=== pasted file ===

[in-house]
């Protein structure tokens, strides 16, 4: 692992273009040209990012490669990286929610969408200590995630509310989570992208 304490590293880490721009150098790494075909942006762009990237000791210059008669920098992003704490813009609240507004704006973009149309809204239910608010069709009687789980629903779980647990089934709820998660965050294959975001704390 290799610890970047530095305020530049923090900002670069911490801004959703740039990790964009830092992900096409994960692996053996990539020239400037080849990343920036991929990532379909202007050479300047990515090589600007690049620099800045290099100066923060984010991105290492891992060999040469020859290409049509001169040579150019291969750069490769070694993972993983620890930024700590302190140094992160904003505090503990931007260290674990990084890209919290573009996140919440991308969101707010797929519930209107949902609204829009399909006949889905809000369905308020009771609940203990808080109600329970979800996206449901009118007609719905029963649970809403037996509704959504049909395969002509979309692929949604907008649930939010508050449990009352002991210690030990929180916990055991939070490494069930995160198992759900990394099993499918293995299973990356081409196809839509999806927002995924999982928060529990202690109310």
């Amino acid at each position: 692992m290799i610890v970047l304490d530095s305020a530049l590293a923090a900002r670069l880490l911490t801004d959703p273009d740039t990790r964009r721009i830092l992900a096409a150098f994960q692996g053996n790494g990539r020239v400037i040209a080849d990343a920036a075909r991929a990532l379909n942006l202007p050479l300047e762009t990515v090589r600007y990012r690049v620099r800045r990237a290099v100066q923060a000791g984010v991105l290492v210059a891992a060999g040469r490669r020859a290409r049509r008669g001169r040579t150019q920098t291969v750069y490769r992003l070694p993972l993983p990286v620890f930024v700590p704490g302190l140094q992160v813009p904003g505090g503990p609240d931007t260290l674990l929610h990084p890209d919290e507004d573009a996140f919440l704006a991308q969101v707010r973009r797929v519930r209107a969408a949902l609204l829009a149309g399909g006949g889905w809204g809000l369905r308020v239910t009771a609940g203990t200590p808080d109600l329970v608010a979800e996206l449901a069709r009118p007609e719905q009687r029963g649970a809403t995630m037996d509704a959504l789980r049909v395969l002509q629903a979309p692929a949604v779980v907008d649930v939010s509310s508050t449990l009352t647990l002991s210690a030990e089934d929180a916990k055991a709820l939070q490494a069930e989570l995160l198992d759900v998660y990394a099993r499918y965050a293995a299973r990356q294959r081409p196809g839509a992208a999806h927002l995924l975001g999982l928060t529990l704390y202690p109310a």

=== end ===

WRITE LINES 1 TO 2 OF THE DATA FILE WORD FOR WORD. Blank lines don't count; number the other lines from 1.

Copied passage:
[in-house]
């Protein structure tokens, strides 16, 4: 692992273009040209990012490669990286929610969408200590995630509310989570992208 304490590293880490721009150098790494075909942006762009990237000791210059008669920098992003704490813009609240507004704006973009149309809204239910608010069709009687789980629903779980647990089934709820998660965050294959975001704390 290799610890970047530095305020530049923090900002670069911490801004959703740039990790964009830092992900096409994960692996053996990539020239400037080849990343920036991929990532379909202007050479300047990515090589600007690049620099800045290099100066923060984010991105290492891992060999040469020859290409049509001169040579150019291969750069490769070694993972993983620890930024700590302190140094992160904003505090503990931007260290674990990084890209919290573009996140919440991308969101707010797929519930209107949902609204829009399909006949889905809000369905308020009771609940203990808080109600329970979800996206449901009118007609719905029963649970809403037996509704959504049909395969002509979309692929949604907008649930939010508050449990009352002991210690030990929180916990055991939070490494069930995160198992759900990394099993499918293995299973990356081409196809839509999806927002995924999982928060529990202690109310």